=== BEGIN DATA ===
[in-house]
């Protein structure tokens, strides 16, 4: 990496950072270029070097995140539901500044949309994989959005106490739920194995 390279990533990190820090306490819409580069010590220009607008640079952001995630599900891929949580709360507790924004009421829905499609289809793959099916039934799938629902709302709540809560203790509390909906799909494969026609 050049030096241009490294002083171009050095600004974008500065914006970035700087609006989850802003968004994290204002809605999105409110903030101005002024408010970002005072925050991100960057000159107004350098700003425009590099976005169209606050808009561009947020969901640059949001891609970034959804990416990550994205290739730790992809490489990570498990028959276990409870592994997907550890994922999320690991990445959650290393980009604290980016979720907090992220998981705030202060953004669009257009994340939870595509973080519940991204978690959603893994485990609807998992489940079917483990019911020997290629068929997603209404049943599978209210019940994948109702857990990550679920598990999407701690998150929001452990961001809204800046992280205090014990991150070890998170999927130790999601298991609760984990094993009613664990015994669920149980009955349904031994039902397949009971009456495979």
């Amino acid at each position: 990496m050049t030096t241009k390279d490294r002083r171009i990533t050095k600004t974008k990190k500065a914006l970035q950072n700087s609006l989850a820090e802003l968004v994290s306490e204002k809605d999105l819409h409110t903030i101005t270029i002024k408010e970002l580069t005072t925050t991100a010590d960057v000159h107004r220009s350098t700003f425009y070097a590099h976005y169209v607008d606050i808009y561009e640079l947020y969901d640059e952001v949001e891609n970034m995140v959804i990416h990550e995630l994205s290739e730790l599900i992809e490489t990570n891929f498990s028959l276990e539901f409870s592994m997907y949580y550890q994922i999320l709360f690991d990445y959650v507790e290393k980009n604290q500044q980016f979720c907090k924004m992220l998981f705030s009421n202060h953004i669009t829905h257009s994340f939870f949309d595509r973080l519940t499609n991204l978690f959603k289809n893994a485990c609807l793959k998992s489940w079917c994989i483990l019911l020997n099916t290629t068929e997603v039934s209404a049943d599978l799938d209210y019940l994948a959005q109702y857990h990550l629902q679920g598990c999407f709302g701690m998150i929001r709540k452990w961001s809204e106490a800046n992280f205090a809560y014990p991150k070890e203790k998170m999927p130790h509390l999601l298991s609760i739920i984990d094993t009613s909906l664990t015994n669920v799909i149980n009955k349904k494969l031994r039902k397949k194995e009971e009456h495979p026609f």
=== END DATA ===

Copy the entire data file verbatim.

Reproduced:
[in-house]
């Protein structure tokens, strides 16, 4: 990496950072270029070097995140539901500044949309994989959005106490739920194995 390279990533990190820090306490819409580069010590220009607008640079952001995630599900891929949580709360507790924004009421829905499609289809793959099916039934799938629902709302709540809560203790509390909906799909494969026609 050049030096241009490294002083171009050095600004974008500065914006970035700087609006989850802003968004994290204002809605999105409110903030101005002024408010970002005072925050991100960057000159107004350098700003425009590099976005169209606050808009561009947020969901640059949001891609970034959804990416990550994205290739730790992809490489990570498990028959276990409870592994997907550890994922999320690991990445959650290393980009604290980016979720907090992220998981705030202060953004669009257009994340939870595509973080519940991204978690959603893994485990609807998992489940079917483990019911020997290629068929997603209404049943599978209210019940994948109702857990990550679920598990999407701690998150929001452990961001809204800046992280205090014990991150070890998170999927130790999601298991609760984990094993009613664990015994669920149980009955349904031994039902397949009971009456495979």
């Amino acid at each position: 990496m050049t030096t241009k390279d490294r002083r171009i990533t050095k600004t974008k990190k500065a914006l970035q950072n700087s609006l989850a820090e802003l968004v994290s306490e204002k809605d999105l819409h409110t903030i101005t270029i002024k408010e970002l580069t005072t925050t991100a010590d960057v000159h107004r220009s350098t700003f425009y070097a590099h976005y169209v607008d606050i808009y561009e640079l947020y969901d640059e952001v949001e891609n970034m995140v959804i990416h990550e995630l994205s290739e730790l599900i992809e490489t990570n891929f498990s028959l276990e539901f409870s592994m997907y949580y550890q994922i999320l709360f690991d990445y959650v507790e290393k980009n604290q500044q980016f979720c907090k924004m992220l998981f705030s009421n202060h953004i669009t829905h257009s994340f939870f949309d595509r973080l519940t499609n991204l978690f959603k289809n893994a485990c609807l793959k998992s489940w079917c994989i483990l019911l020997n099916t290629t068929e997603v039934s209404a049943d599978l799938d209210y019940l994948a959005q109702y857990h990550l629902q679920g598990c999407f709302g701690m998150i929001r709540k452990w961001s809204e106490a800046n992280f205090a809560y014990p991150k070890e203790k998170m999927p130790h509390l999601l298991s609760i739920i984990d094993t009613s909906l664990t015994n669920v799909i149980n009955k349904k494969l031994r039902k397949k194995e009971e009456h495979p026609f």